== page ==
ON 21 December 1846, the first British operation under anaesthesia was undertaken by Robert Liston at University College Hospital. Liston used ether to amputate the leg of a butler, Frederick Churchill. The amputation took 28 seconds. Liston's admirers claimed that "the gleam of his knife was followed so instantaneously by the sounds of sawing as to make the two actions appear almost simultaneous". In future, anaesthesics would allow surgeons - and their patients - the luxury of less haste.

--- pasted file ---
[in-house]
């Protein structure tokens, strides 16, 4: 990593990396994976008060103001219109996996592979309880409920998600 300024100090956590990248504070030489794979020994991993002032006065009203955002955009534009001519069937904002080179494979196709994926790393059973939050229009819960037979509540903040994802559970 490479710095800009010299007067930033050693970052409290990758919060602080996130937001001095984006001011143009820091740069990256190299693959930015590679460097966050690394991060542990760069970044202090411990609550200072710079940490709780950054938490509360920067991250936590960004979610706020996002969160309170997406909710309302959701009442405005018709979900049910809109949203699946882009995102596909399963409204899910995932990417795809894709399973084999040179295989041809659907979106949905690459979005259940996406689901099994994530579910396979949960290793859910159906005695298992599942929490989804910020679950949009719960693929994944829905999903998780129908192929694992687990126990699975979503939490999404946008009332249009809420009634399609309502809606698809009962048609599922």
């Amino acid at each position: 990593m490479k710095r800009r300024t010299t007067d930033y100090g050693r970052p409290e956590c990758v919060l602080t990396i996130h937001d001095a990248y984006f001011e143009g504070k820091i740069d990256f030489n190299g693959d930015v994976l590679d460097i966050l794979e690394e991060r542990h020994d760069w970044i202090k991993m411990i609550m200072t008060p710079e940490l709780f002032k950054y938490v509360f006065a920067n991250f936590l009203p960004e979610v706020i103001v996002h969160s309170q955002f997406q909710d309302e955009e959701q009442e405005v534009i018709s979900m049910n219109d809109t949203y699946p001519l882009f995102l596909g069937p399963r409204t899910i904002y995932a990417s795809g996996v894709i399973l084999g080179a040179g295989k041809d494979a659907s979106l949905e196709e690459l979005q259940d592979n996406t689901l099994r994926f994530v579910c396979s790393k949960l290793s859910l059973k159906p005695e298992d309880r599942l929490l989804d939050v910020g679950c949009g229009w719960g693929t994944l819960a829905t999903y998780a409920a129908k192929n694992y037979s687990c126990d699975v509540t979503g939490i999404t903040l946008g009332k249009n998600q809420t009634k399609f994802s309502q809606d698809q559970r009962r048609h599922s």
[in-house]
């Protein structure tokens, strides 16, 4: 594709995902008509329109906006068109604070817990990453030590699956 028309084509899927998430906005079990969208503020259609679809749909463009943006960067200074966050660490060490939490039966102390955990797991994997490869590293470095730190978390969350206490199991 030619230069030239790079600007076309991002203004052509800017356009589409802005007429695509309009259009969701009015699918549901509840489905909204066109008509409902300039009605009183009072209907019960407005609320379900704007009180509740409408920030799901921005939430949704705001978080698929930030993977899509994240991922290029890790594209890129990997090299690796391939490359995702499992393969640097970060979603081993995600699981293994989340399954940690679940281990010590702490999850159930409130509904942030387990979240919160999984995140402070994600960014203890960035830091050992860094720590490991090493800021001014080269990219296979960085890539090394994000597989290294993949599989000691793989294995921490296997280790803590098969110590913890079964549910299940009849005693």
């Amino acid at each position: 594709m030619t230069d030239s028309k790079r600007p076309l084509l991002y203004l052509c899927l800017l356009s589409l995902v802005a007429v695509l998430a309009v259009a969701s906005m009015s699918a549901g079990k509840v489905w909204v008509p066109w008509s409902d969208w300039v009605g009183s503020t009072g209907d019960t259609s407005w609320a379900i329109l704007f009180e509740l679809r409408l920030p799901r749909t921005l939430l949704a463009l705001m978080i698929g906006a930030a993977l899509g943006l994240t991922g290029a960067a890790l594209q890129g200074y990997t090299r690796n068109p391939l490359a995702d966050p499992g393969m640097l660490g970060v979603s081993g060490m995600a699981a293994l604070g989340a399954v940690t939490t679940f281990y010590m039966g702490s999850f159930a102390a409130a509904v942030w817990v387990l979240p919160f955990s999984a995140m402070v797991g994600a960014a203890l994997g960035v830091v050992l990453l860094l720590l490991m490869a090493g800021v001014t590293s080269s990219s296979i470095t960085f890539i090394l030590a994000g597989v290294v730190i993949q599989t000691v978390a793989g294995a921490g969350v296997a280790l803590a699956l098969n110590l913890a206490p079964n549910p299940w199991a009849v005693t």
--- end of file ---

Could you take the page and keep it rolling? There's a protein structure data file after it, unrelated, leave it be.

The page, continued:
The People's Journal of London conveyed something of the exhilaration the discovery of pain-free surgery inspired:
“Oh, what delight for every feeling heart to find the new year ushered in with the announcement of this noble discovery of the power to still the sense of pain, and veil the eye and memory from all the horrors of an operation. ... WE HAVE CONQUERED PAIN.”
Refs and Further Reading
Anaesthesia and Anaesthetics